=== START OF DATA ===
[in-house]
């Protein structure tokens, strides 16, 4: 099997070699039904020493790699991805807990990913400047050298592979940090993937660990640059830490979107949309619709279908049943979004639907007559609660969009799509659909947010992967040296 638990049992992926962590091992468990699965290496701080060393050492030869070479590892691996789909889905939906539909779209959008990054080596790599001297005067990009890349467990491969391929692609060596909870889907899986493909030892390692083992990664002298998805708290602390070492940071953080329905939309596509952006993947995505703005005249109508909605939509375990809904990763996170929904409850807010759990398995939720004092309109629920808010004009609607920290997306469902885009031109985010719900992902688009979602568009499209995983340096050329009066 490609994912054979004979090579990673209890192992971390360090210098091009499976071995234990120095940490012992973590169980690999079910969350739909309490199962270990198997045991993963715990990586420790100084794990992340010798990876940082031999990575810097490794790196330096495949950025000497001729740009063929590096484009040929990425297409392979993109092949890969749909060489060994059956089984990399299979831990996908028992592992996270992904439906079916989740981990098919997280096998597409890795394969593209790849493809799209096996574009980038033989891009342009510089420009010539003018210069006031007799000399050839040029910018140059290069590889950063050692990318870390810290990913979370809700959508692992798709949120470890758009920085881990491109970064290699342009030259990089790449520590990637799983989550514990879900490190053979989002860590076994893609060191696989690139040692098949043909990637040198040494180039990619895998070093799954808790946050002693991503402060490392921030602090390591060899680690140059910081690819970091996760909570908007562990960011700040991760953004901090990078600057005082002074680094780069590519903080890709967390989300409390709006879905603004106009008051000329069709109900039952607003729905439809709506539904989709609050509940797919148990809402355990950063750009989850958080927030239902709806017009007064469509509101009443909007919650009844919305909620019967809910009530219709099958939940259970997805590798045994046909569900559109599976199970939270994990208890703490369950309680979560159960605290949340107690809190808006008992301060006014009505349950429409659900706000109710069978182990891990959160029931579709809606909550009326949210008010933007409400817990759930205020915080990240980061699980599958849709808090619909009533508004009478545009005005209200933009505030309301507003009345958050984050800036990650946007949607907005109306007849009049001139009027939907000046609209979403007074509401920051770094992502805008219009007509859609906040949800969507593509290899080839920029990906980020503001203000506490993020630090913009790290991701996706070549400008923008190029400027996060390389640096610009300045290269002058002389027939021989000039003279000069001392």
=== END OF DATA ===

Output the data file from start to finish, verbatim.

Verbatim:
[in-house]
């Protein structure tokens, strides 16, 4: 099997070699039904020493790699991805807990990913400047050298592979940090993937660990640059830490979107949309619709279908049943979004639907007559609660969009799509659909947010992967040296 638990049992992926962590091992468990699965290496701080060393050492030869070479590892691996789909889905939906539909779209959008990054080596790599001297005067990009890349467990491969391929692609060596909870889907899986493909030892390692083992990664002298998805708290602390070492940071953080329905939309596509952006993947995505703005005249109508909605939509375990809904990763996170929904409850807010759990398995939720004092309109629920808010004009609607920290997306469902885009031109985010719900992902688009979602568009499209995983340096050329009066 490609994912054979004979090579990673209890192992971390360090210098091009499976071995234990120095940490012992973590169980690999079910969350739909309490199962270990198997045991993963715990990586420790100084794990992340010798990876940082031999990575810097490794790196330096495949950025000497001729740009063929590096484009040929990425297409392979993109092949890969749909060489060994059956089984990399299979831990996908028992592992996270992904439906079916989740981990098919997280096998597409890795394969593209790849493809799209096996574009980038033989891009342009510089420009010539003018210069006031007799000399050839040029910018140059290069590889950063050692990318870390810290990913979370809700959508692992798709949120470890758009920085881990491109970064290699342009030259990089790449520590990637799983989550514990879900490190053979989002860590076994893609060191696989690139040692098949043909990637040198040494180039990619895998070093799954808790946050002693991503402060490392921030602090390591060899680690140059910081690819970091996760909570908007562990960011700040991760953004901090990078600057005082002074680094780069590519903080890709967390989300409390709006879905603004106009008051000329069709109900039952607003729905439809709506539904989709609050509940797919148990809402355990950063750009989850958080927030239902709806017009007064469509509101009443909007919650009844919305909620019967809910009530219709099958939940259970997805590798045994046909569900559109599976199970939270994990208890703490369950309680979560159960605290949340107690809190808006008992301060006014009505349950429409659900706000109710069978182990891990959160029931579709809606909550009326949210008010933007409400817990759930205020915080990240980061699980599958849709808090619909009533508004009478545009005005209200933009505030309301507003009345958050984050800036990650946007949607907005109306007849009049001139009027939907000046609209979403007074509401920051770094992502805008219009007509859609906040949800969507593509290899080839920029990906980020503001203000506490993020630090913009790290991701996706070549400008923008190029400027996060390389640096610009300045290269002058002389027939021989000039003279000069001392």